||Issue No. 184||27 June 2003|
To the Victors The Spoils
History: Nest of Traitors
Interview: A Nation of Hope
Unions: National Focus
Safety: The Shocking Truth
Tribute: A Comrade Departed
History: Working Bees
Education: The Big Picture
International: Static Labour
Economics: Budget And Fudge It
Technology: Google and Campaigning
Review: Secretary With A Difference
Poetry: The Minimale
Satire: Howard Calls for Senate to be Replaced by Clap-O-Meter
The Locker Room
The Story in General
Thinking of America
To the Victors The Spoils
It is one thing to 'liberate' a country from an oppressive regime. It is something altogether different to impose your cultural, social and political values on that country.
Supporters of US policy would argue that intervention in the name of democracy is a just cause.
But how democratic is a system where employers have legal sanction to de-unionise workplaces, break worker pickets and bypass industrial tribunals?
That's the stated mission of US Lawyers Dechert LLC, who are leading a team to rewrite labour law in Afghanistan under the auspices of the so-called Afghanistan Transitional Commercial Law Project.
Global unions have raised concerns that these private operators with a commercial agenda are doing work that is rightfully the responsibility of the International Labour Organisation.
They also have informed fears that a similar code will be imposed on Iraq under the US Administration, providing a friendly environment for US corporations which will dominate post-war reconstruction.
No-one would suggest that the rules of the Taliban or the Ba'aths were a workers' nirvana. But to impose a US system of individual employment, not supported by a majority of the international community, is hardly the model to promote national reconstruction.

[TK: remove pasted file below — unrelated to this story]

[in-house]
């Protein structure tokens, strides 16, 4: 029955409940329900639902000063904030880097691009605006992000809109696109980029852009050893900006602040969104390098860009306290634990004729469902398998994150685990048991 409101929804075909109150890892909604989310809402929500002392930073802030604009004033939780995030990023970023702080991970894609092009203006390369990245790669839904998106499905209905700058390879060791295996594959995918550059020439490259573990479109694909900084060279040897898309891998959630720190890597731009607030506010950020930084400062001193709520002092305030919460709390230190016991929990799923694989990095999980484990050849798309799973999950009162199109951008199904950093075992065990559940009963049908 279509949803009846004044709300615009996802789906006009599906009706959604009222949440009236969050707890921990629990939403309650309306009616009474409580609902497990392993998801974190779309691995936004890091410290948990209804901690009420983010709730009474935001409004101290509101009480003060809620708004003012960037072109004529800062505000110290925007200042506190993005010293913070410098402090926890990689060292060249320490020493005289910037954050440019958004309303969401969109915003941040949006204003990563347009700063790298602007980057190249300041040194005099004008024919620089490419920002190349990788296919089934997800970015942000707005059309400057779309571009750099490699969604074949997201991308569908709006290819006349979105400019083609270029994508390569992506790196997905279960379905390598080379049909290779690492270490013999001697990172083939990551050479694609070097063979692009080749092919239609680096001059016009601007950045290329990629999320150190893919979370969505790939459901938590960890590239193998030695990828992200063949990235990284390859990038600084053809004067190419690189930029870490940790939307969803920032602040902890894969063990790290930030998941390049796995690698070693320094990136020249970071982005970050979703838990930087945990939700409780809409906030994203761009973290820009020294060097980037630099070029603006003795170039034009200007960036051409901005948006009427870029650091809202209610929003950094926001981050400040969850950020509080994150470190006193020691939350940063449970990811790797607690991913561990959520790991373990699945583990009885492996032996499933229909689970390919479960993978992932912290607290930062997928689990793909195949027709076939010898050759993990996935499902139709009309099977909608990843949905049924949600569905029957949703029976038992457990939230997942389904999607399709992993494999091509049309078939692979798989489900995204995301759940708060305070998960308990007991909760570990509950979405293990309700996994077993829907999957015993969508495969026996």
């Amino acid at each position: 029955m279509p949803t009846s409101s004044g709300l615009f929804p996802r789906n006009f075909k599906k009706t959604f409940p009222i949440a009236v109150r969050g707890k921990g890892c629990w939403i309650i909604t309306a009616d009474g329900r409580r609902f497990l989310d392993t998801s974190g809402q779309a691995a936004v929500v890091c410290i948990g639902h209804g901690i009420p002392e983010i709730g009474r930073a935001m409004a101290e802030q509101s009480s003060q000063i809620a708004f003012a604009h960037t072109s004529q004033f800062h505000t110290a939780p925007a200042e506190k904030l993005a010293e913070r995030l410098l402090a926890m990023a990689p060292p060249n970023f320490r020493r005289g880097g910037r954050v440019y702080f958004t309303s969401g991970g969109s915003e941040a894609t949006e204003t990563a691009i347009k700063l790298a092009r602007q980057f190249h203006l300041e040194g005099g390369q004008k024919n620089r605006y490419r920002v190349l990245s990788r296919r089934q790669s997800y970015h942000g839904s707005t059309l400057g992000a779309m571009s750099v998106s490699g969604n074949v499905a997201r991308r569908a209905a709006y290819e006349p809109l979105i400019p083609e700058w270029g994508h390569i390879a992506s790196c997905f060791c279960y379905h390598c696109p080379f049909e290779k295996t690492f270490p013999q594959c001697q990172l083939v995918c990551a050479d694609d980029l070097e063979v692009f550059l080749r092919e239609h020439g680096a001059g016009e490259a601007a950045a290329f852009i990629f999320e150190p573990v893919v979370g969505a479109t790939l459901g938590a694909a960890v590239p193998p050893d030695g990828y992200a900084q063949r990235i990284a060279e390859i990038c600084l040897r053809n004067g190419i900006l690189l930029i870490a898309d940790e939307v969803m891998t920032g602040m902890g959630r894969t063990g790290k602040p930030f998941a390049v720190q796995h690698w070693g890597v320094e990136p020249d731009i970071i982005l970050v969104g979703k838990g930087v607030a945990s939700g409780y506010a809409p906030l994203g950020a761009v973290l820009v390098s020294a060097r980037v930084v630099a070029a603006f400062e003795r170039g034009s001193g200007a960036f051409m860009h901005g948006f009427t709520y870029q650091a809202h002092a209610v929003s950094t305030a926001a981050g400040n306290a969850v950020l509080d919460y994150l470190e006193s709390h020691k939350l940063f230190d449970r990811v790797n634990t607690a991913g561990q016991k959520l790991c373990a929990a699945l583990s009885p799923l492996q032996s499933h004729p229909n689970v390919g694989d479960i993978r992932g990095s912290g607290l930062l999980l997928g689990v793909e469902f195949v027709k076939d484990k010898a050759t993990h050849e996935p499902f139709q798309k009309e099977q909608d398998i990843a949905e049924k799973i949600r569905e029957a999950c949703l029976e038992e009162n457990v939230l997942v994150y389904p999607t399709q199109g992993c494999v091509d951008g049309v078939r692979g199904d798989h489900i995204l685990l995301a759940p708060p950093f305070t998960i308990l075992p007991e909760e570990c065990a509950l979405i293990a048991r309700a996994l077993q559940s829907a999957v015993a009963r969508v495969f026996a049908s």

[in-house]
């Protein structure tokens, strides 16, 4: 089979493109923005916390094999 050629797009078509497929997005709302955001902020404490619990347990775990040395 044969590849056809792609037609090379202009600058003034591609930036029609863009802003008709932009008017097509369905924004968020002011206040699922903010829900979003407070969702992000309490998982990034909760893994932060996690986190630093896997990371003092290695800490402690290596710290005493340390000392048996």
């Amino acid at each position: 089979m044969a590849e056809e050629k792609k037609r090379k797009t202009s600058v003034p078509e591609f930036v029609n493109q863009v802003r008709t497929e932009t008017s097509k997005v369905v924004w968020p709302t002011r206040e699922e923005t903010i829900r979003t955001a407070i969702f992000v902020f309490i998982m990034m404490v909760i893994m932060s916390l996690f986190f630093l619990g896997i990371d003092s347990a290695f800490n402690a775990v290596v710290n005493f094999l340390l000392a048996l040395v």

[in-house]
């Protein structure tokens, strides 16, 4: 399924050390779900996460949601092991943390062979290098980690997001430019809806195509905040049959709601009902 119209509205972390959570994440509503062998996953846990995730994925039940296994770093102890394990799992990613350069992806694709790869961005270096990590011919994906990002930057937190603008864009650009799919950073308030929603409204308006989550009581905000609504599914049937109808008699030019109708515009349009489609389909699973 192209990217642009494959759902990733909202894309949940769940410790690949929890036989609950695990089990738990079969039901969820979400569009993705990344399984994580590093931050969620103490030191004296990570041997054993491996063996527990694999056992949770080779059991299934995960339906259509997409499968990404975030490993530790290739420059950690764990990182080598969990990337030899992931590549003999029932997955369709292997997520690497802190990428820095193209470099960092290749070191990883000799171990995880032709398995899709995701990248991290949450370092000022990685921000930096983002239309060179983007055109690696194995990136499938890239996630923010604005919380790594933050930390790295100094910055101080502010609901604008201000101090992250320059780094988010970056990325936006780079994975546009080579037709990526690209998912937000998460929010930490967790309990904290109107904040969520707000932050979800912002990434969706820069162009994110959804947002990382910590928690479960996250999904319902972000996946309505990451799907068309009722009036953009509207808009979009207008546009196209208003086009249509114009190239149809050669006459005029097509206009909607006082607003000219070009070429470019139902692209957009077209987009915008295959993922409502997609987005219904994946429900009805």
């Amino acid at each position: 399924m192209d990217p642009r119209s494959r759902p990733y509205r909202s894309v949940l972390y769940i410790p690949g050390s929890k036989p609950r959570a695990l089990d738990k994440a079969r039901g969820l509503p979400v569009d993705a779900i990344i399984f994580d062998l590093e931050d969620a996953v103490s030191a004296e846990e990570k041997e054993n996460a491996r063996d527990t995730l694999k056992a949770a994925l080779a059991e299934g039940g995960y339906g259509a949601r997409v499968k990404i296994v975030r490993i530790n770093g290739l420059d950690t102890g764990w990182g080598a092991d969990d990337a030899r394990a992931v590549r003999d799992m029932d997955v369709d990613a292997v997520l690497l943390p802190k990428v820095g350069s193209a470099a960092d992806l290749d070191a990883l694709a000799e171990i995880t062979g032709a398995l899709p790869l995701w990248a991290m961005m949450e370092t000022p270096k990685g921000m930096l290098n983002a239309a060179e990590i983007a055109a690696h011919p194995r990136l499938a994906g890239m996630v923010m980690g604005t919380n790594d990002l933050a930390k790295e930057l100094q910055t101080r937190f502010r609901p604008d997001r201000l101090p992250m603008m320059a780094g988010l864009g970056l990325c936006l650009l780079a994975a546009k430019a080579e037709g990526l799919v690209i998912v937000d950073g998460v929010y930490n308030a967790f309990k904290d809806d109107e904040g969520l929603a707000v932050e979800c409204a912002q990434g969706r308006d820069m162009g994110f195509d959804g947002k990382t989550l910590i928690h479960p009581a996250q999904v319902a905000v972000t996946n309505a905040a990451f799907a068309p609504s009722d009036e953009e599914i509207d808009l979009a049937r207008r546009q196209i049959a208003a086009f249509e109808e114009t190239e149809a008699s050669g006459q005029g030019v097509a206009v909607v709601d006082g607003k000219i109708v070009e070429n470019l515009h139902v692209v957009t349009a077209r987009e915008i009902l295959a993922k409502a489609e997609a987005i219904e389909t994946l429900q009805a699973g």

It's interesting to contrast this approach with the one taken in rebuilding East Timor. With a hands-on United Nations administrator and input from NGO's like our own Union Aid Abroad, it has been recognised that a vibrant trade union movement is an important part of the new nation.
If we are serious about supporting the spread of democracy, that democracy must apply all the way to the workplace, so it becomes part of everyday life, and not just a conversation between the dominant elites of a new nation.
Australians should rightly be asking our government, which has so vigorously backed the Coalition of the Willing, to stand up for the institutions which we participate in during the rebuilding phase of these conflicts.
Australia recognises the ILO - and while our federal government may currently embarrass us on the global stage - we still benefit from the global consensus that such bodies create.
To stand by silently while a system is constructed by partisan lawyers from firms which act against the spirit of ILO Conventions is to compound our national shame in deferring to the might of the one remaining super-power.
The recent global poll 'What the World Thinks of America' was fascinating in so far as it exposed the gap in perceptions of the USA between those who live within its borders and those who live outside.
Even people in nations like Brazil and Jordan with living standards way below that of the USA, do not want to become more like America. Yet Americans, presume that everyone wishes they were more like them.
This is the attitude driving current US foreign policy and post-war reconstruction. It contrasts starkly with the inclusive, leg-up approach with which Americans approached the Herculean task of rebuilding Western Europe and, indeed, Japan after the Second World War.
So let's not be trapped into seeing it as some central flaw in the American character.
Rather, it is a reflection on the Hard Right ideology that reigns in the White House and holds increasing sway in Canberra.
After a few months of Hard Right industrial relations, it is fair to ponder where the attitudes of rank-and-file Afghans and Iraqi will lie and what the prospect of an enduring peace will be.
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